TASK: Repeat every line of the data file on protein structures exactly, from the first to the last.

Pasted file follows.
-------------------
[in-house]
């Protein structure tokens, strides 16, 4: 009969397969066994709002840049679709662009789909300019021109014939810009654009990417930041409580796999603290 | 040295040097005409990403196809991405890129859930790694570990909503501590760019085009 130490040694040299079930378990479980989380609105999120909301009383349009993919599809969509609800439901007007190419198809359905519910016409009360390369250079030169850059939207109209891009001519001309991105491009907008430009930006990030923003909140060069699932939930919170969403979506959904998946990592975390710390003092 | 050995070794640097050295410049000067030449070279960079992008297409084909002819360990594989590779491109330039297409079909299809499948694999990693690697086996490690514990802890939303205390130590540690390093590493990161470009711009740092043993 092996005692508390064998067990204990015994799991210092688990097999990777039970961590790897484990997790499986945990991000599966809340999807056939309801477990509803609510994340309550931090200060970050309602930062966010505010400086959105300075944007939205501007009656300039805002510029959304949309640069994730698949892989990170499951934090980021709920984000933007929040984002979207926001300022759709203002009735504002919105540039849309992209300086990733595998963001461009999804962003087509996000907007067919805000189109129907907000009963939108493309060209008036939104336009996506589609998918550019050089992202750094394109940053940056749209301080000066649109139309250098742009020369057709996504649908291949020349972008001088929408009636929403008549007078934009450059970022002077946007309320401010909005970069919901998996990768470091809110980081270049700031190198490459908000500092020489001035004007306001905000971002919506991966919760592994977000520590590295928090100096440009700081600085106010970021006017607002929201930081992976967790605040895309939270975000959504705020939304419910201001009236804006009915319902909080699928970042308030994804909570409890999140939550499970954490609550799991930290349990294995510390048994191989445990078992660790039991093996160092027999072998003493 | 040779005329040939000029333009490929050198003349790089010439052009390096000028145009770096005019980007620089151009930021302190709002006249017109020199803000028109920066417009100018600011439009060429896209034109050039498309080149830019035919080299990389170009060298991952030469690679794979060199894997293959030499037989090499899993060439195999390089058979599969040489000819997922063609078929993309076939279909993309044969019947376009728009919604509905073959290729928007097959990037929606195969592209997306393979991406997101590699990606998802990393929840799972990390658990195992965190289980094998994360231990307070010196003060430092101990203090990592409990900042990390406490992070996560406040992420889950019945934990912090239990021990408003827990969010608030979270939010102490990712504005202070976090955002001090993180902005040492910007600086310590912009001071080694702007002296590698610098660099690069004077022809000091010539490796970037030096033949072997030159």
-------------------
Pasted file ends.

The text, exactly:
[in-house]
């Protein structure tokens, strides 16, 4: 009969397969066994709002840049679709662009789909300019021109014939810009654009990417930041409580796999603290 | 040295040097005409990403196809991405890129859930790694570990909503501590760019085009 130490040694040299079930378990479980989380609105999120909301009383349009993919599809969509609800439901007007190419198809359905519910016409009360390369250079030169850059939207109209891009001519001309991105491009907008430009930006990030923003909140060069699932939930919170969403979506959904998946990592975390710390003092 | 050995070794640097050295410049000067030449070279960079992008297409084909002819360990594989590779491109330039297409079909299809499948694999990693690697086996490690514990802890939303205390130590540690390093590493990161470009711009740092043993 092996005692508390064998067990204990015994799991210092688990097999990777039970961590790897484990997790499986945990991000599966809340999807056939309801477990509803609510994340309550931090200060970050309602930062966010505010400086959105300075944007939205501007009656300039805002510029959304949309640069994730698949892989990170499951934090980021709920984000933007929040984002979207926001300022759709203002009735504002919105540039849309992209300086990733595998963001461009999804962003087509996000907007067919805000189109129907907000009963939108493309060209008036939104336009996506589609998918550019050089992202750094394109940053940056749209301080000066649109139309250098742009020369057709996504649908291949020349972008001088929408009636929403008549007078934009450059970022002077946007309320401010909005970069919901998996990768470091809110980081270049700031190198490459908000500092020489001035004007306001905000971002919506991966919760592994977000520590590295928090100096440009700081600085106010970021006017607002929201930081992976967790605040895309939270975000959504705020939304419910201001009236804006009915319902909080699928970042308030994804909570409890999140939550499970954490609550799991930290349990294995510390048994191989445990078992660790039991093996160092027999072998003493 | 040779005329040939000029333009490929050198003349790089010439052009390096000028145009770096005019980007620089151009930021302190709002006249017109020199803000028109920066417009100018600011439009060429896209034109050039498309080149830019035919080299990389170009060298991952030469690679794979060199894997293959030499037989090499899993060439195999390089058979599969040489000819997922063609078929993309076939279909993309044969019947376009728009919604509905073959290729928007097959990037929606195969592209997306393979991406997101590699990606998802990393929840799972990390658990195992965190289980094998994360231990307070010196003060430092101990203090990592409990900042990390406490992070996560406040992420889950019945934990912090239990021990408003827990969010608030979270939010102490990712504005202070976090955002001090993180902005040492910007600086310590912009001071080694702007002296590698610098660099690069004077022809000091010539490796970037030096033949072997030159």